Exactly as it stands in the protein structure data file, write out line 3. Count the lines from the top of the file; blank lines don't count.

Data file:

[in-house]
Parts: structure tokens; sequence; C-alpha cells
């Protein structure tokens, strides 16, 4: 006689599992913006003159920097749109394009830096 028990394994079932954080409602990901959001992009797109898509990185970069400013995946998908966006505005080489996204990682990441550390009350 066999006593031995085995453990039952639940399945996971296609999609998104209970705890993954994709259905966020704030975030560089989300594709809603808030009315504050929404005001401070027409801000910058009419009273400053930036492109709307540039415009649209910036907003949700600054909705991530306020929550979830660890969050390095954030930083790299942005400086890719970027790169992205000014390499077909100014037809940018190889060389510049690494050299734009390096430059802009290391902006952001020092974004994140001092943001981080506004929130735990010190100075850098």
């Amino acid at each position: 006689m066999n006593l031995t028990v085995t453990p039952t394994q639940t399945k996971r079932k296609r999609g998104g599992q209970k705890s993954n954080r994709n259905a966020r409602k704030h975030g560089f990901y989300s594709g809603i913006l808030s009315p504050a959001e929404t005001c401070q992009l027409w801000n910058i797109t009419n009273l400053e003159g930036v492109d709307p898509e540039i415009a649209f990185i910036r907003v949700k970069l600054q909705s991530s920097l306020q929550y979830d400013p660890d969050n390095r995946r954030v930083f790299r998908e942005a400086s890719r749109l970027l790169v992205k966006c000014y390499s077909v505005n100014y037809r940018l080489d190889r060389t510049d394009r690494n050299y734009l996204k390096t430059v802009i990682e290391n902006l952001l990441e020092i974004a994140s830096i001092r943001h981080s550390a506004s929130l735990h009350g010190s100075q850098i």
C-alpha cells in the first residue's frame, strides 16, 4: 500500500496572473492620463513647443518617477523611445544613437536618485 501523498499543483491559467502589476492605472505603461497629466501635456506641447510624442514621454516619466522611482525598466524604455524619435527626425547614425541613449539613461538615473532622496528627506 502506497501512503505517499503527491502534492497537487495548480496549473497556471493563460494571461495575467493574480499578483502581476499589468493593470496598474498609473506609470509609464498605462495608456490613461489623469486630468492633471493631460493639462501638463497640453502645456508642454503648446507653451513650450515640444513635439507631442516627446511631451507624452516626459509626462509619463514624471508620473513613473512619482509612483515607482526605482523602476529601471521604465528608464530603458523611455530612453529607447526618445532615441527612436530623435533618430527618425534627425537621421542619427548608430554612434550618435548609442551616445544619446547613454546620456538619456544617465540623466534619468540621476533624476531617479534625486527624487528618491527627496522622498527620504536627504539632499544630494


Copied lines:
């Protein structure tokens, strides 16, 4: 006689599992913006003159920097749109394009830096 028990394994079932954080409602990901959001992009797109898509990185970069400013995946998908966006505005080489996204990682990441550390009350 066999006593031995085995453990039952639940399945996971296609999609998104209970705890993954994709259905966020704030975030560089989300594709809603808030009315504050929404005001401070027409801000910058009419009273400053930036492109709307540039415009649209910036907003949700600054909705991530306020929550979830660890969050390095954030930083790299942005400086890719970027790169992205000014390499077909100014037809940018190889060389510049690494050299734009390096430059802009290391902006952001020092974004994140001092943001981080506004929130735990010190100075850098």